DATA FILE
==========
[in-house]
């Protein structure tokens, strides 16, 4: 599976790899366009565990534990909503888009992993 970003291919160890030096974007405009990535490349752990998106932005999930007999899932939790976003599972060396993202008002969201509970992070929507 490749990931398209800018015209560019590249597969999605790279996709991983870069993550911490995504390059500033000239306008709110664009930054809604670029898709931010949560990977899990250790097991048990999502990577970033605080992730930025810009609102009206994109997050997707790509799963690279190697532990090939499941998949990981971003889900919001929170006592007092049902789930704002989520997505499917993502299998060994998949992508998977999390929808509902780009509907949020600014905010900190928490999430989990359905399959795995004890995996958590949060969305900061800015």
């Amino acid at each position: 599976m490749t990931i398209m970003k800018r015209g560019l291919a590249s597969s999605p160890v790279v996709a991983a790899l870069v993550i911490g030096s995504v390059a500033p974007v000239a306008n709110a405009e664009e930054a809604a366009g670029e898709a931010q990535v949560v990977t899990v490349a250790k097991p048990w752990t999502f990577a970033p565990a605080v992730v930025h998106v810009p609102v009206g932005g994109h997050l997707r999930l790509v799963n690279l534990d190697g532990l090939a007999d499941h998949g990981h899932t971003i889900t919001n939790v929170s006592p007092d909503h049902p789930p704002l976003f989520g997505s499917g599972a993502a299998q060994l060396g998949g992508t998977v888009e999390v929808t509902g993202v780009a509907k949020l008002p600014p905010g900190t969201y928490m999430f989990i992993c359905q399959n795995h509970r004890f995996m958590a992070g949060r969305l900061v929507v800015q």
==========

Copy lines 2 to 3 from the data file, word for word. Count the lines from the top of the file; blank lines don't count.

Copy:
């Protein structure tokens, strides 16, 4: 599976790899366009565990534990909503888009992993 970003291919160890030096974007405009990535490349752990998106932005999930007999899932939790976003599972060396993202008002969201509970992070929507 490749990931398209800018015209560019590249597969999605790279996709991983870069993550911490995504390059500033000239306008709110664009930054809604670029898709931010949560990977899990250790097991048990999502990577970033605080992730930025810009609102009206994109997050997707790509799963690279190697532990090939499941998949990981971003889900919001929170006592007092049902789930704002989520997505499917993502299998060994998949992508998977999390929808509902780009509907949020600014905010900190928490999430989990359905399959795995004890995996958590949060969305900061800015």
């Amino acid at each position: 599976m490749t990931i398209m970003k800018r015209g560019l291919a590249s597969s999605p160890v790279v996709a991983a790899l870069v993550i911490g030096s995504v390059a500033p974007v000239a306008n709110a405009e664009e930054a809604a366009g670029e898709a931010q990535v949560v990977t899990v490349a250790k097991p048990w752990t999502f990577a970033p565990a605080v992730v930025h998106v810009p609102v009206g932005g994109h997050l997707r999930l790509v799963n690279l534990d190697g532990l090939a007999d499941h998949g990981h899932t971003i889900t919001n939790v929170s006592p007092d909503h049902p789930p704002l976003f989520g997505s499917g599972a993502a299998q060994l060396g998949g992508t998977v888009e999390v929808t509902g993202v780009a509907k949020l008002p600014p905010g900190t969201y928490m999430f989990i992993c359905q399959n795995h509970r004890f995996m958590a992070g949060r969305l900061v929507v800015q």